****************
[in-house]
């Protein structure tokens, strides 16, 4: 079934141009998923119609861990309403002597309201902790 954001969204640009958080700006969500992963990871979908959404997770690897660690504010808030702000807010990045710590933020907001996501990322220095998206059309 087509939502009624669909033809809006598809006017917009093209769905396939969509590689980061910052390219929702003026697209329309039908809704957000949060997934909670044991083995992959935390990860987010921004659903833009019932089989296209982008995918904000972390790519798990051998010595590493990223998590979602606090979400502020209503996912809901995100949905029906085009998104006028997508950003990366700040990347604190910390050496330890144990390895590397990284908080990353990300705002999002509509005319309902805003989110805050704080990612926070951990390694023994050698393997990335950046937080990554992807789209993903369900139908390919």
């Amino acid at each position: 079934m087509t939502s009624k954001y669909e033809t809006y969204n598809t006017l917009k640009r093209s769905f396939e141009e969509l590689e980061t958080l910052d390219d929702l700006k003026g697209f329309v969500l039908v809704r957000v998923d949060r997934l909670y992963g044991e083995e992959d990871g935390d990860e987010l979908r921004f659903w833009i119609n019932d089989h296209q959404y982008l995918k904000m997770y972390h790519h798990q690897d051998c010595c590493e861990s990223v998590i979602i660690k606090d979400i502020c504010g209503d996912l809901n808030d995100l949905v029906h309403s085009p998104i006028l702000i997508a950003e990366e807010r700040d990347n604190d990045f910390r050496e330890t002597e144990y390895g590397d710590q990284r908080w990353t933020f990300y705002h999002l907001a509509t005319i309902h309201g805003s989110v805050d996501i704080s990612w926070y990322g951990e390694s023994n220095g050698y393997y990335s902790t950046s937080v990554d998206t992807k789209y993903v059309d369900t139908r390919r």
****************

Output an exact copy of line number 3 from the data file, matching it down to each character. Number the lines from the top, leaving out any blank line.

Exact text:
């Amino acid at each position: 079934m087509t939502s009624k954001y669909e033809t809006y969204n598809t006017l917009k640009r093209s769905f396939e141009e969509l590689e980061t958080l910052d390219d929702l700006k003026g697209f329309v969500l039908v809704r957000v998923d949060r997934l909670y992963g044991e083995e992959d990871g935390d990860e987010l979908r921004f659903w833009i119609n019932d089989h296209q959404y982008l995918k904000m997770y972390h790519h798990q690897d051998c010595c590493e861990s990223v998590i979602i660690k606090d979400i502020c504010g209503d996912l809901n808030d995100l949905v029906h309403s085009p998104i006028l702000i997508a950003e990366e807010r700040d990347n604190d990045f910390r050496e330890t002597e144990y390895g590397d710590q990284r908080w990353t933020f990300y705002h999002l907001a509509t005319i309902h309201g805003s989110v805050d996501i704080s990612w926070y990322g951990e390694s023994n220095g050698y393997y990335s902790t950046s937080v990554d998206t992807k789209y993903v059309d369900t139908r390919r």